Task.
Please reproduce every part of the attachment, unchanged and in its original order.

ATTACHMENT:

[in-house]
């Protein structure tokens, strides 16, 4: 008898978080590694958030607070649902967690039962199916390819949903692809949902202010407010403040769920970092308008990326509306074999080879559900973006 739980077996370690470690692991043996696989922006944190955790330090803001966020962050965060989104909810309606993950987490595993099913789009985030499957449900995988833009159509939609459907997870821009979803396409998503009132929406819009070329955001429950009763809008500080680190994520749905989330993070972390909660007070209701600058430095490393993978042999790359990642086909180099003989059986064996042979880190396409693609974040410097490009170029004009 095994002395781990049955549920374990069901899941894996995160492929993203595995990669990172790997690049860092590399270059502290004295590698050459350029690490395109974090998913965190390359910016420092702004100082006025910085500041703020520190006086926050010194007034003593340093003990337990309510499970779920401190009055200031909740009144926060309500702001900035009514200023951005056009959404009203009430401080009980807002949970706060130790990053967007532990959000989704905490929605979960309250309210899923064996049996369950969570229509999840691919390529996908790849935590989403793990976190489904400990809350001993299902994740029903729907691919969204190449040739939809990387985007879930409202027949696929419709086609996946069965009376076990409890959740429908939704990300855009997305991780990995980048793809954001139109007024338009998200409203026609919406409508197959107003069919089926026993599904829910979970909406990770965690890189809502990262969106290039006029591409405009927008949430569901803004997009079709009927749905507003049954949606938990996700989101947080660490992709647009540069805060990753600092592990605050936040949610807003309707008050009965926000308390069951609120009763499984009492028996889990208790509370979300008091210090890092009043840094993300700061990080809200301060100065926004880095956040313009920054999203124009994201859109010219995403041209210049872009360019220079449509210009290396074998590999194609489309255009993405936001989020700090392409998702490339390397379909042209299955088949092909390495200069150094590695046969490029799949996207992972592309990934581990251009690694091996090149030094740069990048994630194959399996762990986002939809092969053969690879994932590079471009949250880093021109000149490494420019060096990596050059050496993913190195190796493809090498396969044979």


[in-house]
């Protein structure tokens, strides 16, 4: 008898978080590694958030607070649902967690039962199916390819949903692809949902202010407010403040769920970092308008990326509306074999080879559900973006 739980077996370690470690692991043996696989922006944190955790330090803001966020962050965060989104909810309606993950987490595993099913789009985030499957449900995988833009159509939609459907997870821009979803396409998503009132929406819009070329955001429950009763809008500080680190994520749905989330993070972390909660007070209701600058430095490393993978042999790359990642086909180099003989059986064996042979880190396409693609974040410097490009170029004009 095994002395781990049955549920374990069901899941894996995160492929993203595995990669990172790997690049860092590399270059502290004295590698050459350029690490395109974090998913965190390359910016420092702004100082006025910085500041703020520190006086926050010194007034003593340093003990337990309510499970779920401190009055200031909740009144926060309500702001900035009514200023951005056009959404009203009430401080009980807002949970706060130790990053967007532990959000989704905490929605979960309250309210899923064996049996369950969570229509999840691919390529996908790849935590989403793990976190489904400990809350001993299902994740029903729907691919969204190449040739939809990387985007879930409202027949696929419709086609996946069965009376076990409890959740429908939704990300855009997305991780990995980048793809954001139109007024338009998200409203026609919406409508197959107003069919089926026993599904829910979970909406990770965690890189809502990262969106290039006029591409405009927008949430569901803004997009079709009927749905507003049954949606938990996700989101947080660490992709647009540069805060990753600092592990605050936040949610807003309707008050009965926000308390069951609120009763499984009492028996889990208790509370979300008091210090890092009043840094993300700061990080809200301060100065926004880095956040313009920054999203124009994201859109010219995403041209210049872009360019220079449509210009290396074998590999194609489309255009993405936001989020700090392409998702490339390397379909042209299955088949092909390495200069150094590695046969490029799949996207992972592309990934581990251009690694091996090149030094740069990048994630194959399996762990986002939809092969053969690879994932590079471009949250880093021109000149490494420019060096990596050059050496993913190195190796493809090498396969044979």